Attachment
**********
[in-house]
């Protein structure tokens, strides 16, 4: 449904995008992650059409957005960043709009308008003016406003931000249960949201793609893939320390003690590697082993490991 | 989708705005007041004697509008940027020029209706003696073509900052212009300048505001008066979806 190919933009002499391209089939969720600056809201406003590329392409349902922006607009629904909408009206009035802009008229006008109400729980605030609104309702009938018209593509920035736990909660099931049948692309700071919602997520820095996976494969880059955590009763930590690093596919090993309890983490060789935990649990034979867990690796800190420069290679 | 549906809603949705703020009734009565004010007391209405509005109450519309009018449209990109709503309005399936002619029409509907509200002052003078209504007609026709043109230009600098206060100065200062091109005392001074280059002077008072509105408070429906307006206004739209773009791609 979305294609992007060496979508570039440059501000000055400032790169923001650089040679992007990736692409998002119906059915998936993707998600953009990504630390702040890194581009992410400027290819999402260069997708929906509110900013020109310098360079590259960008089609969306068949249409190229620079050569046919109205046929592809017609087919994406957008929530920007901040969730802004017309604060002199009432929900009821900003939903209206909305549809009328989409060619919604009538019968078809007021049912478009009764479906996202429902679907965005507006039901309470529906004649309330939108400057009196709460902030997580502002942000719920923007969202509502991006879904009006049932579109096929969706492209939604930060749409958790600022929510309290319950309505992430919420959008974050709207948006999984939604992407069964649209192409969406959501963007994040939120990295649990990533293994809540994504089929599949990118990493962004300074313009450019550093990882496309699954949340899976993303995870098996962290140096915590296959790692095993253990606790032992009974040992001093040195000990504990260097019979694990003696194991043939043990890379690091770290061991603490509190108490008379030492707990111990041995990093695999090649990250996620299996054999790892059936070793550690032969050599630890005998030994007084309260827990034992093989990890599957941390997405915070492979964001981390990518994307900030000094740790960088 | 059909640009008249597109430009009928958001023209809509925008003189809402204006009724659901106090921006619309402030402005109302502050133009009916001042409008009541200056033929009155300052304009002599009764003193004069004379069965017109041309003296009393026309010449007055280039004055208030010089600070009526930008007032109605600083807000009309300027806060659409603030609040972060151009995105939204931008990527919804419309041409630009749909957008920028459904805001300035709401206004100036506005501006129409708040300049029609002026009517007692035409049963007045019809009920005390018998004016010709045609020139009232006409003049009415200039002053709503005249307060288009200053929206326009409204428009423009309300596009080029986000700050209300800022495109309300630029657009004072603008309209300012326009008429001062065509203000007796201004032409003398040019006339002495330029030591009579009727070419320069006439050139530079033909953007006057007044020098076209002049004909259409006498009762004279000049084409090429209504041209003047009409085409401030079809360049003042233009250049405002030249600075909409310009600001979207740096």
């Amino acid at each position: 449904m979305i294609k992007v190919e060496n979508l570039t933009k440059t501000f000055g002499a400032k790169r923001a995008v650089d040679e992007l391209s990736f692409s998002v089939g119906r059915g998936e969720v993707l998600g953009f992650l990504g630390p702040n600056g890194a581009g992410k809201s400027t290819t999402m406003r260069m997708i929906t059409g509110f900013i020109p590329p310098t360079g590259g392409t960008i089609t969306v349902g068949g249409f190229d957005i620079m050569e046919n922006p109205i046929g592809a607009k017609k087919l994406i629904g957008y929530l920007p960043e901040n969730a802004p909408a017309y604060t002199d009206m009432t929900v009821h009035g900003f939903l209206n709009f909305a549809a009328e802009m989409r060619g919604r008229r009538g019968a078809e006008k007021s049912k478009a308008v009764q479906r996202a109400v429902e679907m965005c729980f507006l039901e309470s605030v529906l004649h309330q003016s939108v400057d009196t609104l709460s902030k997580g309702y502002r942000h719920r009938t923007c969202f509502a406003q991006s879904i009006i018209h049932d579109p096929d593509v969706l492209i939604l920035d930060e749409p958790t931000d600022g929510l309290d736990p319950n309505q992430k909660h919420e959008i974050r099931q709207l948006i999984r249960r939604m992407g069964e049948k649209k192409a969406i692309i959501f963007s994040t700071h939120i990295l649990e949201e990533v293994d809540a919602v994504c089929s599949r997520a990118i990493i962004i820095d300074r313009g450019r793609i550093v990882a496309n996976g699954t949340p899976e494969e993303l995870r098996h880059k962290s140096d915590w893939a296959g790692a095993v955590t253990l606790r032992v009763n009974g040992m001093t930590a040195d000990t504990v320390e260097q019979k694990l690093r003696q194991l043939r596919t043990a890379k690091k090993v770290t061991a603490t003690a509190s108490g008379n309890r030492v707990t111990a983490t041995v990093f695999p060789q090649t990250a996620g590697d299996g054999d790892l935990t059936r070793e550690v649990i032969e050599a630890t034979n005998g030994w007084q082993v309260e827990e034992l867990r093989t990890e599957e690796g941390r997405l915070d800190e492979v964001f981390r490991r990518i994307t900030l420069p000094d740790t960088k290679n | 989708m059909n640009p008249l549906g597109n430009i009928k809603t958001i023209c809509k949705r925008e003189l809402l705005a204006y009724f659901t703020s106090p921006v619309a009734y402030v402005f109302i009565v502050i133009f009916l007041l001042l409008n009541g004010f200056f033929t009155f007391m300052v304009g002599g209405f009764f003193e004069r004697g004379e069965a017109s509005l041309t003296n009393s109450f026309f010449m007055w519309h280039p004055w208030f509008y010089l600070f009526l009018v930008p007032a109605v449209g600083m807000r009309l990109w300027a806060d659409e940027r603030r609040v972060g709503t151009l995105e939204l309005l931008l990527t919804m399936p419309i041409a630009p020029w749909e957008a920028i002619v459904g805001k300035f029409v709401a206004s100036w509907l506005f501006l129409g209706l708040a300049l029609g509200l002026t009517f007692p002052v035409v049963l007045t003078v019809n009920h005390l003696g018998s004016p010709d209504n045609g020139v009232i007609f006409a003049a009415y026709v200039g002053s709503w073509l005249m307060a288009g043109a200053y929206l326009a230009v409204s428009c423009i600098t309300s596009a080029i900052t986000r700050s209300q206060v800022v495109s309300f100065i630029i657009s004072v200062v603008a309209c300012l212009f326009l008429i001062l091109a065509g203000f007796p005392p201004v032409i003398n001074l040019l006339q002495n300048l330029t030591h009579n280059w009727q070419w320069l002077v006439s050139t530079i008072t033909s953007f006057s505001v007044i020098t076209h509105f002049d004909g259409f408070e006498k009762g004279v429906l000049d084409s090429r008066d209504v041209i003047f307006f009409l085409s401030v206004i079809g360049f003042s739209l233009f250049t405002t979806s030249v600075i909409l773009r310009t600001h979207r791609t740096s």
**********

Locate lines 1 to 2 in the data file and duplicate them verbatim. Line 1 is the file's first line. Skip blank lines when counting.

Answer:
[in-house]
């Protein structure tokens, strides 16, 4: 449904995008992650059409957005960043709009308008003016406003931000249960949201793609893939320390003690590697082993490991 | 989708705005007041004697509008940027020029209706003696073509900052212009300048505001008066979806 190919933009002499391209089939969720600056809201406003590329392409349902922006607009629904909408009206009035802009008229006008109400729980605030609104309702009938018209593509920035736990909660099931049948692309700071919602997520820095996976494969880059955590009763930590690093596919090993309890983490060789935990649990034979867990690796800190420069290679 | 549906809603949705703020009734009565004010007391209405509005109450519309009018449209990109709503309005399936002619029409509907509200002052003078209504007609026709043109230009600098206060100065200062091109005392001074280059002077008072509105408070429906307006206004739209773009791609 979305294609992007060496979508570039440059501000000055400032790169923001650089040679992007990736692409998002119906059915998936993707998600953009990504630390702040890194581009992410400027290819999402260069997708929906509110900013020109310098360079590259960008089609969306068949249409190229620079050569046919109205046929592809017609087919994406957008929530920007901040969730802004017309604060002199009432929900009821900003939903209206909305549809009328989409060619919604009538019968078809007021049912478009009764479906996202429902679907965005507006039901309470529906004649309330939108400057009196709460902030997580502002942000719920923007969202509502991006879904009006049932579109096929969706492209939604930060749409958790600022929510309290319950309505992430919420959008974050709207948006999984939604992407069964649209192409969406959501963007994040939120990295649990990533293994809540994504089929599949990118990493962004300074313009450019550093990882496309699954949340899976993303995870098996962290140096915590296959790692095993253990606790032992009974040992001093040195000990504990260097019979694990003696194991043939043990890379690091770290061991603490509190108490008379030492707990111990041995990093695999090649990250996620299996054999790892059936070793550690032969050599630890005998030994007084309260827990034992093989990890599957941390997405915070492979964001981390990518994307900030000094740790960088 | 059909640009008249597109430009009928958001023209809509925008003189809402204006009724659901106090921006619309402030402005109302502050133009009916001042409008009541200056033929009155300052304009002599009764003193004069004379069965017109041309003296009393026309010449007055280039004055208030010089600070009526930008007032109605600083807000009309300027806060659409603030609040972060151009995105939204931008990527919804419309041409630009749909957008920028459904805001300035709401206004100036506005501006129409708040300049029609002026009517007692035409049963007045019809009920005390018998004016010709045609020139009232006409003049009415200039002053709503005249307060288009200053929206326009409204428009423009309300596009080029986000700050209300800022495109309300630029657009004072603008309209300012326009008429001062065509203000007796201004032409003398040019006339002495330029030591009579009727070419320069006439050139530079033909953007006057007044020098076209002049004909259409006498009762004279000049084409090429209504041209003047009409085409401030079809360049003042233009250049405002030249600075909409310009600001979207740096």